Newsweek and The Washington Post this week launched a new Web-based conversation on religion called On Faith. A number of prominent panelists have agreed to respond weekly (more or less) to a question posed by hosts Jon Meachem and Sally Quinn.
This week’s question: If some religious people believe they have a monopoly on truth, then are conversation and common ground possible? If so, what would be the difficulties and benefits of such a conversation?
I like this new feature already because so many Episcopalians, local and otherwise are included on the panel.
Panelists include: Bishop John Bryson Chane, Bishop Jane Holmes Dixon, the Rev. Luis Leon of St. John’s, Lafayette Square, the Very Rev. Samuel T. Lloyd, III, dean of Washington National Cathedral and the Rev. William Tully, rector of St. Bartholomew’s in New York, who is still remembered fondly by his former parishioners at St. Columba’s in DC.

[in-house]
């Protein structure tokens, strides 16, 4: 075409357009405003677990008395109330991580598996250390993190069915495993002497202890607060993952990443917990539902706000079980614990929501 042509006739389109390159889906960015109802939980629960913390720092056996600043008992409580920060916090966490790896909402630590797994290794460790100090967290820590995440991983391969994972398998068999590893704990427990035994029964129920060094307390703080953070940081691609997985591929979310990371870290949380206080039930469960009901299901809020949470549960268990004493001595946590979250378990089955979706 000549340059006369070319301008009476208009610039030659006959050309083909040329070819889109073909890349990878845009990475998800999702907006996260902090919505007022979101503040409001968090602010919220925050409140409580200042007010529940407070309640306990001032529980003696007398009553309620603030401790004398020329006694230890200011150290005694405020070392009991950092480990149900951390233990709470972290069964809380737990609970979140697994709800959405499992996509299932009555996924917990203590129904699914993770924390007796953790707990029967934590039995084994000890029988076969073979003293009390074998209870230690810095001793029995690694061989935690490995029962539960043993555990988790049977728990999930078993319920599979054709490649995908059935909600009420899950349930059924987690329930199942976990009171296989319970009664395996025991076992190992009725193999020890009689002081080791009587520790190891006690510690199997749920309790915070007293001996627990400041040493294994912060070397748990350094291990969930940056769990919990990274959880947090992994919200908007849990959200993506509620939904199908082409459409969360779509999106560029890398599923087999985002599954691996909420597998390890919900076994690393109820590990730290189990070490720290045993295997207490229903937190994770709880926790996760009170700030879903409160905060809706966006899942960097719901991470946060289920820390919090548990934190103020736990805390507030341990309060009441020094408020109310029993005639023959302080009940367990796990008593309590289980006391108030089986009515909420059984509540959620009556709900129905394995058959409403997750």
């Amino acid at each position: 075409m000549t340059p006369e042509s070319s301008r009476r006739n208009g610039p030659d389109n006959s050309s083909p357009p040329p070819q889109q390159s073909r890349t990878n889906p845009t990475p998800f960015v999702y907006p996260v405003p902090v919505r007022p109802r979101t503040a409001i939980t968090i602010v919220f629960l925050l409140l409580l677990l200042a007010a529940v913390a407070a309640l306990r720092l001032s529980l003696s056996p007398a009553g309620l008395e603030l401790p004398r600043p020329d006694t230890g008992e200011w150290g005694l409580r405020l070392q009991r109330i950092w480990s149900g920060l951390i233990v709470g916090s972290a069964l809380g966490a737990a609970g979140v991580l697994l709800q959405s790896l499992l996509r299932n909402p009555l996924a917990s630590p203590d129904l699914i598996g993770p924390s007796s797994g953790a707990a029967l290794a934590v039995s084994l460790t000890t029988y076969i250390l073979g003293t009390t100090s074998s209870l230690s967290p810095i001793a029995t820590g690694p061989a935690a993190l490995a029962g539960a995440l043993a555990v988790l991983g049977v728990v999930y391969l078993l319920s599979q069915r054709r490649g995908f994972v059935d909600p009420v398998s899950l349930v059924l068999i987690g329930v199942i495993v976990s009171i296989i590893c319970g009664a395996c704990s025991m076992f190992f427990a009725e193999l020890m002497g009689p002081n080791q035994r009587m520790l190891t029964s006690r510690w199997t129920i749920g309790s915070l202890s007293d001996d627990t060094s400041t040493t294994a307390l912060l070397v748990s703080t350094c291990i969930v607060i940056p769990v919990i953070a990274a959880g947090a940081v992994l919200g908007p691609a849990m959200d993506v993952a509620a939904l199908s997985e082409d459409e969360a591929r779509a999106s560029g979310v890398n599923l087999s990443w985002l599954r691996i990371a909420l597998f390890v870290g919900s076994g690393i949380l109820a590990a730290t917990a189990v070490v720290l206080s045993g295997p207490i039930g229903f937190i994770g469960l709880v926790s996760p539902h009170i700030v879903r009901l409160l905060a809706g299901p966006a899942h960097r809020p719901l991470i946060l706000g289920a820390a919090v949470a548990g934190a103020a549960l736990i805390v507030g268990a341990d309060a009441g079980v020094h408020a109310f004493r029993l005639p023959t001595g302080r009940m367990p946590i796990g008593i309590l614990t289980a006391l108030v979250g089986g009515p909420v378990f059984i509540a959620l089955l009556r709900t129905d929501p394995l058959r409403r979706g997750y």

Mohammed Khatami is also on the panel. Someone had better alert Bishops John Lipscomb, Edward Little and Geralyn Wolf. After raising such a ruckus about Khatami’s invitation to speak at Washington National Cathedral back in September, they were silent when Khatami met with the Archbishop of Canterbury two weeks ago, and I’d hate for them to miss another opportunity to express their concerns. People might begin to think that they were grandstanding back in September, and that would be deeply unfortunate.